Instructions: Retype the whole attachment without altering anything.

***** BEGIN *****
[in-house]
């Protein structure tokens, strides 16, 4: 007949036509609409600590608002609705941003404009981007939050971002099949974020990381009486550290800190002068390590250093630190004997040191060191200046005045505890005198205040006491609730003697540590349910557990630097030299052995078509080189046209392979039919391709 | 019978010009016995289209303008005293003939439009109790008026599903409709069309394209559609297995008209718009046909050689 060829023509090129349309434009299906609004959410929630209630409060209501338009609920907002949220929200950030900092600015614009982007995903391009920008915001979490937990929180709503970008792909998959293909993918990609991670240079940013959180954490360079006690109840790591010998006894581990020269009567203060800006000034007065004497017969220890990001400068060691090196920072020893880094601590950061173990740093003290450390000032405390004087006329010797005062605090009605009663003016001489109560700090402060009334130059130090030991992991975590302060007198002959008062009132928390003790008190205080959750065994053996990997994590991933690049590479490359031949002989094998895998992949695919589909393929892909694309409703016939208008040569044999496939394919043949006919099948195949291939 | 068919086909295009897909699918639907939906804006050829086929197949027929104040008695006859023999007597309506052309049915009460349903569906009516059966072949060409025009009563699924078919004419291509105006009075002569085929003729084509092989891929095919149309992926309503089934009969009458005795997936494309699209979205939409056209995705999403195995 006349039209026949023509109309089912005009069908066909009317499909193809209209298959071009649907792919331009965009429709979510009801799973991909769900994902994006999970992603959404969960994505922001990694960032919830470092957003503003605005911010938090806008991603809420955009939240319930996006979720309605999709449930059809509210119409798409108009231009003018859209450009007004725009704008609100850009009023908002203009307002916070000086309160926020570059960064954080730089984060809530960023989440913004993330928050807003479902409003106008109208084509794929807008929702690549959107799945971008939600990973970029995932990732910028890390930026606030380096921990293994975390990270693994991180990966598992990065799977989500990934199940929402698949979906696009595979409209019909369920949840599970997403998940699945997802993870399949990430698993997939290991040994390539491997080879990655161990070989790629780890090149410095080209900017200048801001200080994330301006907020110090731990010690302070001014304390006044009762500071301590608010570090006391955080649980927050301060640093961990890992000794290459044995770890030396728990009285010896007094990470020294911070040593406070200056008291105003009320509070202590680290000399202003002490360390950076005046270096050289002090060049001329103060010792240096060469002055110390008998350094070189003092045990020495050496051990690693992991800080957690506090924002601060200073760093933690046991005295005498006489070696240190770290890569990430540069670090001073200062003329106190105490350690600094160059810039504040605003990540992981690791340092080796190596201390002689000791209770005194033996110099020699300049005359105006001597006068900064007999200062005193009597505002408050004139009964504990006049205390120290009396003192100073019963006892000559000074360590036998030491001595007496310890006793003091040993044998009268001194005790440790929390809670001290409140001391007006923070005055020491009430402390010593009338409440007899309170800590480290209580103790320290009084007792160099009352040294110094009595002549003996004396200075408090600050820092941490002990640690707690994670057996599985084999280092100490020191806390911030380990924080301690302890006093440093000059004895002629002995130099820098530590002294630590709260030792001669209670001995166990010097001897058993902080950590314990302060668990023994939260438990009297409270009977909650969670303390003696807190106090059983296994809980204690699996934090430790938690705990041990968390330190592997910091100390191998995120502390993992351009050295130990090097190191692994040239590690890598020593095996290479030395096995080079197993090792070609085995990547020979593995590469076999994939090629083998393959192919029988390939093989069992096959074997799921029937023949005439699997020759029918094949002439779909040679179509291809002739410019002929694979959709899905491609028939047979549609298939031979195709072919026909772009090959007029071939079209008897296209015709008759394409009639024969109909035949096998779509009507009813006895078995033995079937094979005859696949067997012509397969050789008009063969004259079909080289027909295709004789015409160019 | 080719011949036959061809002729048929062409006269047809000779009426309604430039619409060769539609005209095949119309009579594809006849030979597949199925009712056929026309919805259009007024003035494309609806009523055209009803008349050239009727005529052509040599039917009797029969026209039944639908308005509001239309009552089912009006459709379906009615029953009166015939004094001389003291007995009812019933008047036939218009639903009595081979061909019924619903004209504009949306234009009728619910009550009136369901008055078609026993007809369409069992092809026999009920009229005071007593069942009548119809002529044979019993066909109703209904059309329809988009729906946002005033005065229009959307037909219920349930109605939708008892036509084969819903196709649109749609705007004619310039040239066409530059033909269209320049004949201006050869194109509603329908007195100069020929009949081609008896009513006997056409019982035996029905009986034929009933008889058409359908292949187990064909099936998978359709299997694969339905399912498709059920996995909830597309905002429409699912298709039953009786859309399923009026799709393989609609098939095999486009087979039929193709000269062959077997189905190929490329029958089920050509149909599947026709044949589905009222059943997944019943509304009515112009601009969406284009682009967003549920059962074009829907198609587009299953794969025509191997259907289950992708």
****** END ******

[in-house]
């Protein structure tokens, strides 16, 4: 007949036509609409600590608002609705941003404009981007939050971002099949974020990381009486550290800190002068390590250093630190004997040191060191200046005045505890005198205040006491609730003697540590349910557990630097030299052995078509080189046209392979039919391709 | 019978010009016995289209303008005293003939439009109790008026599903409709069309394209559609297995008209718009046909050689 060829023509090129349309434009299906609004959410929630209630409060209501338009609920907002949220929200950030900092600015614009982007995903391009920008915001979490937990929180709503970008792909998959293909993918990609991670240079940013959180954490360079006690109840790591010998006894581990020269009567203060800006000034007065004497017969220890990001400068060691090196920072020893880094601590950061173990740093003290450390000032405390004087006329010797005062605090009605009663003016001489109560700090402060009334130059130090030991992991975590302060007198002959008062009132928390003790008190205080959750065994053996990997994590991933690049590479490359031949002989094998895998992949695919589909393929892909694309409703016939208008040569044999496939394919043949006919099948195949291939 | 068919086909295009897909699918639907939906804006050829086929197949027929104040008695006859023999007597309506052309049915009460349903569906009516059966072949060409025009009563699924078919004419291509105006009075002569085929003729084509092989891929095919149309992926309503089934009969009458005795997936494309699209979205939409056209995705999403195995 006349039209026949023509109309089912005009069908066909009317499909193809209209298959071009649907792919331009965009429709979510009801799973991909769900994902994006999970992603959404969960994505922001990694960032919830470092957003503003605005911010938090806008991603809420955009939240319930996006979720309605999709449930059809509210119409798409108009231009003018859209450009007004725009704008609100850009009023908002203009307002916070000086309160926020570059960064954080730089984060809530960023989440913004993330928050807003479902409003106008109208084509794929807008929702690549959107799945971008939600990973970029995932990732910028890390930026606030380096921990293994975390990270693994991180990966598992990065799977989500990934199940929402698949979906696009595979409209019909369920949840599970997403998940699945997802993870399949990430698993997939290991040994390539491997080879990655161990070989790629780890090149410095080209900017200048801001200080994330301006907020110090731990010690302070001014304390006044009762500071301590608010570090006391955080649980927050301060640093961990890992000794290459044995770890030396728990009285010896007094990470020294911070040593406070200056008291105003009320509070202590680290000399202003002490360390950076005046270096050289002090060049001329103060010792240096060469002055110390008998350094070189003092045990020495050496051990690693992991800080957690506090924002601060200073760093933690046991005295005498006489070696240190770290890569990430540069670090001073200062003329106190105490350690600094160059810039504040605003990540992981690791340092080796190596201390002689000791209770005194033996110099020699300049005359105006001597006068900064007999200062005193009597505002408050004139009964504990006049205390120290009396003192100073019963006892000559000074360590036998030491001595007496310890006793003091040993044998009268001194005790440790929390809670001290409140001391007006923070005055020491009430402390010593009338409440007899309170800590480290209580103790320290009084007792160099009352040294110094009595002549003996004396200075408090600050820092941490002990640690707690994670057996599985084999280092100490020191806390911030380990924080301690302890006093440093000059004895002629002995130099820098530590002294630590709260030792001669209670001995166990010097001897058993902080950590314990302060668990023994939260438990009297409270009977909650969670303390003696807190106090059983296994809980204690699996934090430790938690705990041990968390330190592997910091100390191998995120502390993992351009050295130990090097190191692994040239590690890598020593095996290479030395096995080079197993090792070609085995990547020979593995590469076999994939090629083998393959192919029988390939093989069992096959074997799921029937023949005439699997020759029918094949002439779909040679179509291809002739410019002929694979959709899905491609028939047979549609298939031979195709072919026909772009090959007029071939079209008897296209015709008759394409009639024969109909035949096998779509009507009813006895078995033995079937094979005859696949067997012509397969050789008009063969004259079909080289027909295709004789015409160019 | 080719011949036959061809002729048929062409006269047809000779009426309604430039619409060769539609005209095949119309009579594809006849030979597949199925009712056929026309919805259009007024003035494309609806009523055209009803008349050239009727005529052509040599039917009797029969026209039944639908308005509001239309009552089912009006459709379906009615029953009166015939004094001389003291007995009812019933008047036939218009639903009595081979061909019924619903004209504009949306234009009728619910009550009136369901008055078609026993007809369409069992092809026999009920009229005071007593069942009548119809002529044979019993066909109703209904059309329809988009729906946002005033005065229009959307037909219920349930109605939708008892036509084969819903196709649109749609705007004619310039040239066409530059033909269209320049004949201006050869194109509603329908007195100069020929009949081609008896009513006997056409019982035996029905009986034929009933008889058409359908292949187990064909099936998978359709299997694969339905399912498709059920996995909830597309905002429409699912298709039953009786859309399923009026799709393989609609098939095999486009087979039929193709000269062959077997189905190929490329029958089920050509149909599947026709044949589905009222059943997944019943509304009515112009601009969406284009682009967003549920059962074009829907198609587009299953794969025509191997259907289950992708």